How to Blur Part of a Picture

Professional photographers like to use a camera’s depth of field to emphasize their subject, while also blurring out the background. It’s an attractive effect that mimics the human eye, lending a cinematic quality to your images. If you don’t know how to maximize depth of field when shooting a photo, it’s also possible to add a blur effect after the picture is taken. In addition, you may want to blur out certain people, products, or text from a picture. Below, we’ve outlined a few methods for blurring part of an image.

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Using Photoshop

  1. After opening the image file, make sure to “Save As” so that any work you do will apply to a different version of that image. Next, consider which section of the image you’d like to blur; in most cases, it will be the background.
  2. Select “Duplicate Layer” from the Layer section. This will copy and stack the image as a second layer, but it should still look exactly the same.
  3. Now, you’re going to blur the top layer, while keeping the bottom unchanged. To do this, go to the Blur tab under the Filter section and select “Gaussian Blur”. For now, your entire top layer will be blurred. Before deciding which area of the photo to blur, you can tweak the blur radii. A high radius (around 10) will make your image extremely blurry, while a low radius (less than 1) will create an understated effect.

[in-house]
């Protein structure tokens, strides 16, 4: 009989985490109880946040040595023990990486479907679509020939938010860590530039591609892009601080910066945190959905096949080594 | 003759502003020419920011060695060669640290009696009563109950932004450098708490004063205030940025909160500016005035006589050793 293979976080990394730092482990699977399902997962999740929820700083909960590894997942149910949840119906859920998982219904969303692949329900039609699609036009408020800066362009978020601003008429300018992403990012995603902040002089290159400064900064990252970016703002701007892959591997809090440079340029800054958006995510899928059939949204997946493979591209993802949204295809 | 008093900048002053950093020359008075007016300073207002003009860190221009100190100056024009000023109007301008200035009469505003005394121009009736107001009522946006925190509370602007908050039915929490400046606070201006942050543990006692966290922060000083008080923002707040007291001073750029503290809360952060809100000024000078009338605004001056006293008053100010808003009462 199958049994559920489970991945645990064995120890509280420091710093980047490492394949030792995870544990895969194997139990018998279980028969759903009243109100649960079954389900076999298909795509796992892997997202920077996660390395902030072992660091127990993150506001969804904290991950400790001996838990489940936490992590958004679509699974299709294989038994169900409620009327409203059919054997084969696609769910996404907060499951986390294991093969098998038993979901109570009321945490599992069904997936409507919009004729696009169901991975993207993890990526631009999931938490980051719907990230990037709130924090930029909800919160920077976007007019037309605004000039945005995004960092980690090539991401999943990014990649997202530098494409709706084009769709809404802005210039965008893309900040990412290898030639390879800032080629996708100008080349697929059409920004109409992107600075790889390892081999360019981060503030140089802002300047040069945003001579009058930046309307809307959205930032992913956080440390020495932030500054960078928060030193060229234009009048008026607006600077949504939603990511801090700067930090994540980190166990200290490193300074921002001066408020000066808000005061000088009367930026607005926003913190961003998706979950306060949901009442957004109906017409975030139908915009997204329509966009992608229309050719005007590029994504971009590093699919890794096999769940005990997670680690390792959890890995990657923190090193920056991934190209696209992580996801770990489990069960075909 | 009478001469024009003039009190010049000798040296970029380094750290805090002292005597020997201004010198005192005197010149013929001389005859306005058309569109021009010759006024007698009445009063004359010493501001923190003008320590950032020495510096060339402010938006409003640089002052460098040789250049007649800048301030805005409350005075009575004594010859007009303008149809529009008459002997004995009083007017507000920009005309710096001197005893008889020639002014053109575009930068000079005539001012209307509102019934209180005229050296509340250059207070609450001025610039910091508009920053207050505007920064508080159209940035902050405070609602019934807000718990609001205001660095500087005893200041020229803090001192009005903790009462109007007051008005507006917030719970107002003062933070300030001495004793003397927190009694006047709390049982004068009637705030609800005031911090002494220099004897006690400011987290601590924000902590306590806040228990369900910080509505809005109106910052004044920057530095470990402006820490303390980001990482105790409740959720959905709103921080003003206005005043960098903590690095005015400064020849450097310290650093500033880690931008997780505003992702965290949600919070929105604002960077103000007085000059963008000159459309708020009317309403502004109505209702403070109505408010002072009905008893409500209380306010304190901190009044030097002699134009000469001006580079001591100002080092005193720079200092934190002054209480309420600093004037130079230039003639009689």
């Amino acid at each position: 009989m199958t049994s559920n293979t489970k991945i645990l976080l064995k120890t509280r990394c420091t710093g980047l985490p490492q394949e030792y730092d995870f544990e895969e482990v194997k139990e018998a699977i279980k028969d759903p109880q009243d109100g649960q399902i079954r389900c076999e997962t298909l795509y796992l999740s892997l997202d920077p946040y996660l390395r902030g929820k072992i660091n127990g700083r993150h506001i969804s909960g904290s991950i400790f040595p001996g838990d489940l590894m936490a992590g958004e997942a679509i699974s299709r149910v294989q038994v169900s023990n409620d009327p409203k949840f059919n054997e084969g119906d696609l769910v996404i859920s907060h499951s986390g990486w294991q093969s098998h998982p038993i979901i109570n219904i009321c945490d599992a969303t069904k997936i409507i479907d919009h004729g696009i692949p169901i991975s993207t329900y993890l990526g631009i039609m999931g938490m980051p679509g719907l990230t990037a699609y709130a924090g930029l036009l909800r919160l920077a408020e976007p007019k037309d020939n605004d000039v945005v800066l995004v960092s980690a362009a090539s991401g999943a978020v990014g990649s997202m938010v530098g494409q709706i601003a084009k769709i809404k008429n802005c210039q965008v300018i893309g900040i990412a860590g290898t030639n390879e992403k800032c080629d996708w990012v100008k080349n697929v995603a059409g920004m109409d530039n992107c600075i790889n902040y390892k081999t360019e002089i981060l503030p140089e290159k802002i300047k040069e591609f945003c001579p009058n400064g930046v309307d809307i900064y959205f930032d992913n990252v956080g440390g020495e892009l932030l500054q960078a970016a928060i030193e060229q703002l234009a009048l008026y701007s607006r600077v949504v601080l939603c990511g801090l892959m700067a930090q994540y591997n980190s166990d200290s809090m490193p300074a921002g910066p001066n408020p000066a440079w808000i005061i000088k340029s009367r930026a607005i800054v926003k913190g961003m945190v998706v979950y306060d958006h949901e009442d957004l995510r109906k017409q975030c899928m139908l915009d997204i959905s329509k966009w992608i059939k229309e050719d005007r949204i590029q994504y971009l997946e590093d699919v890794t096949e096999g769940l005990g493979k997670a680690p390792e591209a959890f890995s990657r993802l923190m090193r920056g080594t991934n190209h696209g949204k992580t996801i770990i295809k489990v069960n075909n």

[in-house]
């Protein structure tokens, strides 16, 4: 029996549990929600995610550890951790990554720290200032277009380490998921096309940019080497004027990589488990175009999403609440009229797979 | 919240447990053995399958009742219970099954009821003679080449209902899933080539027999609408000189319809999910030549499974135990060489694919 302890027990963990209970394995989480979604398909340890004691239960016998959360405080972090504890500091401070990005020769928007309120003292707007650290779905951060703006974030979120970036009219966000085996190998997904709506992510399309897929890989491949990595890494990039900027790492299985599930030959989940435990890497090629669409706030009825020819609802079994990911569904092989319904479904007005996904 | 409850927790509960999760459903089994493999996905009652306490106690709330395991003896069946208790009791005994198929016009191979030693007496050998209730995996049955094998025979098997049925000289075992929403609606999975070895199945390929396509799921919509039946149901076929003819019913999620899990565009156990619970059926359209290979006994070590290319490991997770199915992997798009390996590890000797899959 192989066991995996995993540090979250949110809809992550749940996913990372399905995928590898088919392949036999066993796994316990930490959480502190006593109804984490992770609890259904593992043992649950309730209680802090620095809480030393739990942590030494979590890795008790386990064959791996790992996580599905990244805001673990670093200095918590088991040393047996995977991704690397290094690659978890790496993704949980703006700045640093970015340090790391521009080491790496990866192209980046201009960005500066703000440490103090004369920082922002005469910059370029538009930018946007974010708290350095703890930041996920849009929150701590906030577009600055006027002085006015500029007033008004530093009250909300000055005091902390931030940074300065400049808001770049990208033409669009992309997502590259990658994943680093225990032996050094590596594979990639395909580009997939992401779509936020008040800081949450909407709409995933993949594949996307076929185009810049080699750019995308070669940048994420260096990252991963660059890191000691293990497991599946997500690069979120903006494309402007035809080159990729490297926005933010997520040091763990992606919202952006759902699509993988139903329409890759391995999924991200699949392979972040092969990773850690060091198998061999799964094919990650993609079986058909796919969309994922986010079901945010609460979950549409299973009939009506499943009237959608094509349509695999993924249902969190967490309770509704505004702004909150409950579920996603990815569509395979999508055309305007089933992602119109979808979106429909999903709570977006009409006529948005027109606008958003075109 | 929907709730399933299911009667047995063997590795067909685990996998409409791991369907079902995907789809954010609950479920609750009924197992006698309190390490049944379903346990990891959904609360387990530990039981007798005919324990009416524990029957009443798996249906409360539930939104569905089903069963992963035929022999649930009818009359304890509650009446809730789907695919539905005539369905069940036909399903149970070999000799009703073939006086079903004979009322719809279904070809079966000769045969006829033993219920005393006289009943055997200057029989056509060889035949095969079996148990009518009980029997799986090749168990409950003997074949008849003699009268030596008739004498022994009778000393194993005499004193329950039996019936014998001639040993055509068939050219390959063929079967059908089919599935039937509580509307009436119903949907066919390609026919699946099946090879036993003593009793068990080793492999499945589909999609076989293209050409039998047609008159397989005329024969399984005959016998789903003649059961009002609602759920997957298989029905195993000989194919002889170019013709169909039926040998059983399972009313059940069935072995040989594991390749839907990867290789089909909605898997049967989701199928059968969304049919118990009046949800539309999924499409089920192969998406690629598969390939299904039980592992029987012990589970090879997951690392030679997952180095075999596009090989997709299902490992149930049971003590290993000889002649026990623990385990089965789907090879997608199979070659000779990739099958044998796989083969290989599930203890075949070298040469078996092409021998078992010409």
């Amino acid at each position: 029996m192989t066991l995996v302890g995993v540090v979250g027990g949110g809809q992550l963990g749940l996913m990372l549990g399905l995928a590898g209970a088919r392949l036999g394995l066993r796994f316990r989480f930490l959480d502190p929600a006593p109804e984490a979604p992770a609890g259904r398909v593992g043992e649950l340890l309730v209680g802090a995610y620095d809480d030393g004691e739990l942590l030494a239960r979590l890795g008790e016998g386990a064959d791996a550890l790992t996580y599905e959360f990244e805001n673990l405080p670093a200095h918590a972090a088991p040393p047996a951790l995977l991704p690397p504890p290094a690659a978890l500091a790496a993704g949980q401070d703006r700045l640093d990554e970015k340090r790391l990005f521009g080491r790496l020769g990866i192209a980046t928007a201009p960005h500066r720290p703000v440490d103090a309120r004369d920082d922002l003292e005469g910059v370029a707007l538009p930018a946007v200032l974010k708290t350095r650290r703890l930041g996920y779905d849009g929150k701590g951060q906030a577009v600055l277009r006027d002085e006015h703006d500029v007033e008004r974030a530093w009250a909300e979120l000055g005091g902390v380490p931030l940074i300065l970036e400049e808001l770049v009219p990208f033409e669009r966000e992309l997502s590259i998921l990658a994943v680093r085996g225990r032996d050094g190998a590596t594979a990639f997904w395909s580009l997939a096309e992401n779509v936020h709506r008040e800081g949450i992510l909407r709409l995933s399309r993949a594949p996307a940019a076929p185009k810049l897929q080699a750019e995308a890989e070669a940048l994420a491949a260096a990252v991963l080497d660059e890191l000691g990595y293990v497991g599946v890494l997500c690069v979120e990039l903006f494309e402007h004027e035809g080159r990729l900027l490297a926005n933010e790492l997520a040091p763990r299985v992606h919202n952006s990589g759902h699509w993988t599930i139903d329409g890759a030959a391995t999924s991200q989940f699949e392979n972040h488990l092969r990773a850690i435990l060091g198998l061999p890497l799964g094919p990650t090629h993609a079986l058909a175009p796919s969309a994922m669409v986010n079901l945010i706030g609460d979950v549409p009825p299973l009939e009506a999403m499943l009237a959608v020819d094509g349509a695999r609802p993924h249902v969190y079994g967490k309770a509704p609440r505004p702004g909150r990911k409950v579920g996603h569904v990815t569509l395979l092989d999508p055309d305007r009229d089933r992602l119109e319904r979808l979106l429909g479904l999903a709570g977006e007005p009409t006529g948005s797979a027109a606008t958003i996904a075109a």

4. Now, use the Eraser tool on the top layer to “de-blur” your subject. As you do this, the original (non-blurry) layer will come through. You can also reduce the eraser size for more accuracy, or change the eraser opacity to affect how much blur is eliminated. A high opacity is great for wide-open areas, but in most cases, you’ll want to use a low opacity for a subtler blend between background and foreground.
  5.  When you’re pleased with the blur effect, choose “Flatten Image” from the Layer section to combine the two layers into one image.

Using GIMP

  1. First, choose the Free Select tool (it looks like a cowboy lasso). This allows you to delineate between the blurred and non-blurred section of your image. It helps to zoom in so that you draw a more accurate line around the foreground.
  2. When you’re finished dragging around the perimeter of your subject, make sure that you’ve connected the line in a complete circle. You’ll know that you’ve done this properly when the solid line becomes dotted. If the line doesn’t change, try clicking the origin point.
  3. Of course, drawing a line by hand is not going to be perfect, so it’s smart to soften the line’s edges. To do this, choose “Feather” under the Select section. We recommend you start at 2 pixels, and then fine-tune the feather effect from there. Higher pixel counts will create an even softer line.  
  4. Now that the foreground and background are distinct, you can choose “Invert” from the Select section. Your background will now be selected, and you can apply blur effects to it without altering the subject.
  5. Under the Filters section, choose “Gaussian Blur” from the Blur subsection. The entire background will be blurred, but you have the ability to change the blur radii setting to your needs. A higher blur radius (i.e. 8) equals a blurrier image, whereas a low radius (i.e. .5) is barely perceptible.


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